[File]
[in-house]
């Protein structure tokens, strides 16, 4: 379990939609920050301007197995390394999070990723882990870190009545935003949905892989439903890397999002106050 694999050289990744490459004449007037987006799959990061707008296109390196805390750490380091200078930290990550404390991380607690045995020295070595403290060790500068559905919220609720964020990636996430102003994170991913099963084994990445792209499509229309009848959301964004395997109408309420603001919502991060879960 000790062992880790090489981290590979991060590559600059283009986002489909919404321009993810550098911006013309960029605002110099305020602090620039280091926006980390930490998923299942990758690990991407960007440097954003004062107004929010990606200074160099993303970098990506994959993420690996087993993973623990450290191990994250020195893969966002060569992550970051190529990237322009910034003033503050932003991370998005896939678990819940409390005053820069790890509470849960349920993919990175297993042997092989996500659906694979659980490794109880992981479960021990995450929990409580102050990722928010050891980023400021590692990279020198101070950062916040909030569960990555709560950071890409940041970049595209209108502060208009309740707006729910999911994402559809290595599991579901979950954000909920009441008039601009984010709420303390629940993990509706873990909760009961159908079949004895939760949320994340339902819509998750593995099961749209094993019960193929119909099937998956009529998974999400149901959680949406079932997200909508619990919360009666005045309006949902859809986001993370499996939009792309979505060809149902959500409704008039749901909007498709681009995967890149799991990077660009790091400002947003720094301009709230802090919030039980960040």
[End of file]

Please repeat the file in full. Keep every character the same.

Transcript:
[in-house]
């Protein structure tokens, strides 16, 4: 379990939609920050301007197995390394999070990723882990870190009545935003949905892989439903890397999002106050 694999050289990744490459004449007037987006799959990061707008296109390196805390750490380091200078930290990550404390991380607690045995020295070595403290060790500068559905919220609720964020990636996430102003994170991913099963084994990445792209499509229309009848959301964004395997109408309420603001919502991060879960 000790062992880790090489981290590979991060590559600059283009986002489909919404321009993810550098911006013309960029605002110099305020602090620039280091926006980390930490998923299942990758690990991407960007440097954003004062107004929010990606200074160099993303970098990506994959993420690996087993993973623990450290191990994250020195893969966002060569992550970051190529990237322009910034003033503050932003991370998005896939678990819940409390005053820069790890509470849960349920993919990175297993042997092989996500659906694979659980490794109880992981479960021990995450929990409580102050990722928010050891980023400021590692990279020198101070950062916040909030569960990555709560950071890409940041970049595209209108502060208009309740707006729910999911994402559809290595599991579901979950954000909920009441008039601009984010709420303390629940993990509706873990909760009961159908079949004895939760949320994340339902819509998750593995099961749209094993019960193929119909099937998956009529998974999400149901959680949406079932997200909508619990919360009666005045309006949902859809986001993370499996939009792309979505060809149902959500409704008039749901909007498709681009995967890149799991990077660009790091400002947003720094301009709230802090919030039980960040």